DIY Fix: How to Troubleshoot and Resolve Code 1518 on Your 2001 Subaru Outback

Are you a proud owner of a 2001 Subaru Outback and suddenly encountered a code 1518 on your car’s system? This can be a frustrating and confusing experience, especially if you don’t have a lot of experience with automotive issues. But don’t worry, with this step-by-step guide, you can troubleshoot and fix the problem yourself without having to go to a mechanic.

Understanding Code 1518 and Its Causes

First, let’s understand what code 1518 means. It is a diagnostic trouble code (DTC) that indicates there is an issue with the idle air control (IAC) valve in your car. The IAC valve is responsible for regulating air flow to the engine when the throttle is closed, ensuring that the engine maintains a stable idle speed. If there is an issue with this valve, it can cause rough idling, engine stalling, and decreased fuel efficiency.

There are several causes of a faulty IAC valve, including:

  • Clogged or dirty IAC valve
  • Failed IAC valve
  • Loose or damaged electrical connections to the IAC valve
  • Failed battery or alternator

Troubleshooting Code 1518

The first step in troubleshooting code 1518 is to inspect your car’s battery and alternator. A weak or dead battery can cause voltage fluctuations that can affect the performance of the IAC valve. You can determine if this is the issue by checking the voltage of your car’s battery with a voltmeter while the engine is running. The voltage should be between 13.5 and 14.5 volts. If the voltage is below this range, the issue may be with the alternator, and it should be checked by a mechanic.

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If the battery and alternator are functioning correctly, the next step is to inspect the IAC valve. To do this, you will need to remove the valve from the throttle body and clean it thoroughly with carburetor cleaner. Inspect the valve for any visible damage or wear, and if it appears to be in good condition, you can test it with a multimeter. The resistance of the valve should be between 6 and 13 ohms. If the resistance is outside of this range, the valve needs to be replaced.

If the valve appears to be in good condition and is functioning correctly, it’s time to inspect the electrical connections between the valve and the car’s computer system. Look for any loose or corroded connections, and repair or replace them as necessary. You can use a multimeter to check the continuity of the wiring between the valve and the computer.

Fixing Code 1518

Once you have identified the issue causing code 1518, it’s time to fix the problem. If the battery or alternator is the culprit, you may need to take your car to a mechanic to have them replaced. However, if the issue is with the IAC valve or its electrical connections, you can fix the problem yourself.

To remove the IAC valve, first, disconnect the electrical connector, vacuum hose, and throttle body hose attached to the valve. Then, use an adjustable wrench or pliers to remove the valve from the throttle body.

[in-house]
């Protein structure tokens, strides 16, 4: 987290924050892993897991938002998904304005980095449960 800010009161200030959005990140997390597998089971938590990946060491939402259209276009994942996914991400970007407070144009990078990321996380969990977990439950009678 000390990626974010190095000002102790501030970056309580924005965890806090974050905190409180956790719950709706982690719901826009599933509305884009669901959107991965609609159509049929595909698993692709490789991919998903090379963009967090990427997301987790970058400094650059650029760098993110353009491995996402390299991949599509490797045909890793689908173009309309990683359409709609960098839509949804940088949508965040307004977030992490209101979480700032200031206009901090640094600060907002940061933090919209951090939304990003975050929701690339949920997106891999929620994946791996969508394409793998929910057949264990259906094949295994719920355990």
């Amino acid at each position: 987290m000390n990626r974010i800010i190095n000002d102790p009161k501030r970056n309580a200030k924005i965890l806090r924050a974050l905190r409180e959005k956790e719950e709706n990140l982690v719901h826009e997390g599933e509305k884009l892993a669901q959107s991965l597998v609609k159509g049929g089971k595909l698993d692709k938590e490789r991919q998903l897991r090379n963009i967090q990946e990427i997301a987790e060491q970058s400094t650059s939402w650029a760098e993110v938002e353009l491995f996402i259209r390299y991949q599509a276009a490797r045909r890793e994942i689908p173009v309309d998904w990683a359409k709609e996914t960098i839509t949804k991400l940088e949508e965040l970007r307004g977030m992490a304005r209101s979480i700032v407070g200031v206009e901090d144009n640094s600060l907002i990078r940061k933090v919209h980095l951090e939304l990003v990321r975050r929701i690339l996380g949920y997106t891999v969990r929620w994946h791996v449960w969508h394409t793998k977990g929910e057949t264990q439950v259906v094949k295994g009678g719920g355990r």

Clean the surfaces of the throttle body and IAC valve with carburetor cleaner and inspect again for any visible damage. If the valve needs to be replaced, you can purchase a new one from your local auto parts store or online retailer. Install the new valve onto the throttle body, reattach the electrical connector and hoses, and start the engine to test if the problem has been resolved.

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Q: Can a faulty IAC valve cause the engine to stall?
A: Yes, a faulty IAC valve can cause the engine to stall when the throttle is closed.

Q: How much does it cost to replace the IAC valve?
A: The cost of an IAC valve can vary depending on the make and model of your car and where you purchase the part. However, on average, an IAC valve can cost anywhere from $50 to $200.

Q: Do I need any special tools to replace the IAC valve?
A: No, you do not need any special tools to replace the IAC valve. A basic wrench or pliers should be sufficient.


Encountering code 1518 in your 2001 Subaru Outback can be a stressful experience, but with the right tools and knowledge, you can fix the problem yourself. By troubleshooting the issue, identifying the problem, and using our step-by-step guide, you can avoid a costly trip to the mechanic and have your car running smoothly once again. Remember to always be safe when working on your car and consult a mechanic if you are unsure about any aspect of the repair process.

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Billy Covington

With a passion for all things automotive, Billy is our go-to expert on Subaru performance upgrades and modifications. He's been featured in several car magazines and blogs, and his extensive knowledge and expertise make him a valuable member of our team. When he's not working on cars, he enjoys playing guitar and writing music.

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